Facing Reality 2013: Ideas to Reset Oregon’s Budget and Recharge Its Economy

By Karla Kay Edwards and Steve Buckstein


Americans for Prosperity-Oregon and Cascade Policy Institute published our first Facing Reality report in 2010, offering state legislators an opportunity to “reset” state government using the time-tested principles of limited government and pro-growth economic policies. We provided a series of proven ideas to balance our state’s budget without tax or fee increases, plus policies to stimulate private businesses to “recharge” our economy.

We called this approach “Reality Based Budgeting,” believing it was time that our leaders face reality, bite the bullet, quit kicking the can down the road, and adopt ideas to lower the cost of government and get the economy going again.

Decades of well-meaning politicians, bureaucrats, and special interests have grown state government spending without regard for long-term consequences, producing an unsustainable budgetary premise that threatens Oregon’s financial stability. Long-term debt, unfunded liabilities, inefficient programs, unnecessary spending, and bloated bureaucracies all contribute to this bleak future. Along with higher tax rates, fee increases, and unfunded mandates that make it harder for businesses to produce a profit, we face the perfect storm that manifests itself in Oregon’s budget and economy today. Without a drastic change in direction, it will only get worse.

Governor Ted Kulongoski acknowledged this fiscal reality when he formed his Reset Cabinet in 2009. While we agreed with some of its recommendations, it did not address ideas for economic growth. Any policy to restructure state spending must be accompanied by proven concepts to grow the private sector economy, as this is the most reliable manner to ensure long-term state budget stability. Governor John Kitzhaber seemed to acknowledge this truth last year when he said:

“We need more than an economic recovery to improve the lives of Oregonians for the long term. ‘Recovery’ implies going back to doing things the way we did in the past―we need economic reinvention.”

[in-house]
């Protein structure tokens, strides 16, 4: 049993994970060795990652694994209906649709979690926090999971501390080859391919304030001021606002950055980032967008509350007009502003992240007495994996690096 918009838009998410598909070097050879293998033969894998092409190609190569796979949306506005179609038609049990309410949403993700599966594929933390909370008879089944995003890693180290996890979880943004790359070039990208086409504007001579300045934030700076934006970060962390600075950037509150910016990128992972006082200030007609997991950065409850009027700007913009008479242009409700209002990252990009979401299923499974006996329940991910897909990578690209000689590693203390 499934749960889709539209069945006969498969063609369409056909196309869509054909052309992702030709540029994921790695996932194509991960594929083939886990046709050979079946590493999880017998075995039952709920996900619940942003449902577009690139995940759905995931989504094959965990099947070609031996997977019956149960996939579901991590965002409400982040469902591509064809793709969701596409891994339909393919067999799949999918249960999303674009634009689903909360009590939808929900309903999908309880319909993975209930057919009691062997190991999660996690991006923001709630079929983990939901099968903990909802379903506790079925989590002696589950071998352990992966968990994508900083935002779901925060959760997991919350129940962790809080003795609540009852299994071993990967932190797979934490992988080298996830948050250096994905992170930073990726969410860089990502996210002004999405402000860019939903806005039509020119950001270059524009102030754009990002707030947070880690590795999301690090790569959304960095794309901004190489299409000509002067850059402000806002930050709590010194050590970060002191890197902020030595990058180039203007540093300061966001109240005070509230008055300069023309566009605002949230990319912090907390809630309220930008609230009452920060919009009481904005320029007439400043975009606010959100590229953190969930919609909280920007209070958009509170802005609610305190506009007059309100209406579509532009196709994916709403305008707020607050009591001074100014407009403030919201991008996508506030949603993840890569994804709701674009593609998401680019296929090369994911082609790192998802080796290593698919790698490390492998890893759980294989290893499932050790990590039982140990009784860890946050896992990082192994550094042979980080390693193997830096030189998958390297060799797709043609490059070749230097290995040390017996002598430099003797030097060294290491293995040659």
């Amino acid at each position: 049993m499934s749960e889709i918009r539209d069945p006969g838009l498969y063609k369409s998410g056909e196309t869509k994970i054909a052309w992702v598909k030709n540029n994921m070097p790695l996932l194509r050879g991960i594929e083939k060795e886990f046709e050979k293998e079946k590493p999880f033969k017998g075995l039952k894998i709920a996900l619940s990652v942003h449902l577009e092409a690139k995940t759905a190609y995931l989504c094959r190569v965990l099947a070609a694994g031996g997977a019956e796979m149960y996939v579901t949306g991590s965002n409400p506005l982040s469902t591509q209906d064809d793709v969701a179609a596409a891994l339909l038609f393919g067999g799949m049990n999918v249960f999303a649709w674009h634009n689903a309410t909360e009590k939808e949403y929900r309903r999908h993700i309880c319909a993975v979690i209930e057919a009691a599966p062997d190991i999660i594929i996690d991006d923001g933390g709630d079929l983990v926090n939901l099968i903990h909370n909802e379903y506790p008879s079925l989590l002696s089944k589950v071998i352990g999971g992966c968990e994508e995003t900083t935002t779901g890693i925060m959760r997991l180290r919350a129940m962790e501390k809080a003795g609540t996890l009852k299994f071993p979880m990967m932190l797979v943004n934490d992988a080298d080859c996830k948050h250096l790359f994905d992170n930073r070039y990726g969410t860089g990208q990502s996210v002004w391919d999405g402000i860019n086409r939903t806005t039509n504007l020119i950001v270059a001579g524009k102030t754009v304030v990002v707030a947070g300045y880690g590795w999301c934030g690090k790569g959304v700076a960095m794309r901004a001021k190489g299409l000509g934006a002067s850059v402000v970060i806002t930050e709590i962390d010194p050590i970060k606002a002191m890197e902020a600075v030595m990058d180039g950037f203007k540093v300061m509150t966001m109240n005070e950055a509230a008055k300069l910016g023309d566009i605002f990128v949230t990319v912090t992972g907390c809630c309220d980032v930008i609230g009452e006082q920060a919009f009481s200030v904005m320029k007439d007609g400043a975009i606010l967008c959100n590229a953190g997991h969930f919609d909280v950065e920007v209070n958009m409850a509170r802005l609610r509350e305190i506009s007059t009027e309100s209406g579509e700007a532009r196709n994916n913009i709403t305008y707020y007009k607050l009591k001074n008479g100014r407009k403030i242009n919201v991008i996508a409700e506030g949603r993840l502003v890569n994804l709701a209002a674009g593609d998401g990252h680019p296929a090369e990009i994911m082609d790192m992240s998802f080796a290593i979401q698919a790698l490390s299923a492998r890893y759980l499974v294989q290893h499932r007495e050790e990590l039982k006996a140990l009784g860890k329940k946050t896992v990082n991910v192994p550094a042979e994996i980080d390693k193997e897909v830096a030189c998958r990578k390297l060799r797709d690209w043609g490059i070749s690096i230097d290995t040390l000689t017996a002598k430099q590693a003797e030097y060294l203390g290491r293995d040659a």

Unfortunately, the demonization of corporations and small businesses during the debate over tax-increase Measures 66 and 67, along with proposed regulations and higher state fees, are the antithesis of “economic reinvention” and have reinforced the impression that Oregon is not business-friendly. This must be addressed immediately if long-term investments in expanded business capacity are to occur.

Unfortunately, our recommendations for the 2011-13 biennium were largely ignored, and the state muddled through. Now, we have three major 2013-15 budget proposals from the Governor and legislative Democrats and Republicans. Each proposes to balance the budget in large part through major reforms of the PERS retirement system that, while needed, will be politically hard to achieve. Therefore, we now provide several updates of major proposals we made in 2010, coupled with a new proposal to recharge Oregon’s economy at virtually no cost to taxpayers.

While we recognize the enormity of the politics that surround these concepts, we believe they are essential if we are, as Governor Kitzhaber suggested, to “reinvent” our economy and to ensure Oregon’s long-term future. Without them, the future is every bit as dim as Governor Kulongoski’s Reset Cabinet acknowledged. With them, the future is as bright as we want it to be.

The choice is ours.



Karla Kay Edwards, Director of the Oregon Chapter of Americans for Prosperity. A strong advocate for private
enterprise and government restraint, Edwards has fought for those values in both the private and public sectors, having worked most recently at Cascade Policy Institute as the Rural Policy Analyst, as well as at the Washington Cattlemen’s Association, the Oregon Department of Agriculture, and the Fresno County Farm Bureau.

Steve Buckstein, Founder and Senior Policy Analyst at Cascade Policy Institute, Oregon’s free market public policy
research organization. In 2007 Governor Ted Kulongoski appointed Buckstein to the Task Force on Comprehensive
Revenue Restructuring where he represented taxpayers. He earned both his B.S. in Physics and M.B.A. from Oregon State University.

Eric Fruits, Ph.D. is an Oregon based economist and adjunct professor at Portland State University. Fruits has been
invited to provide analysis to the Oregon legislature regarding the state’s tax and spending policies. His testimony
regarding the economics of the Oregon public employee pension reforms was heard by a special session of the Oregon Supreme Court.

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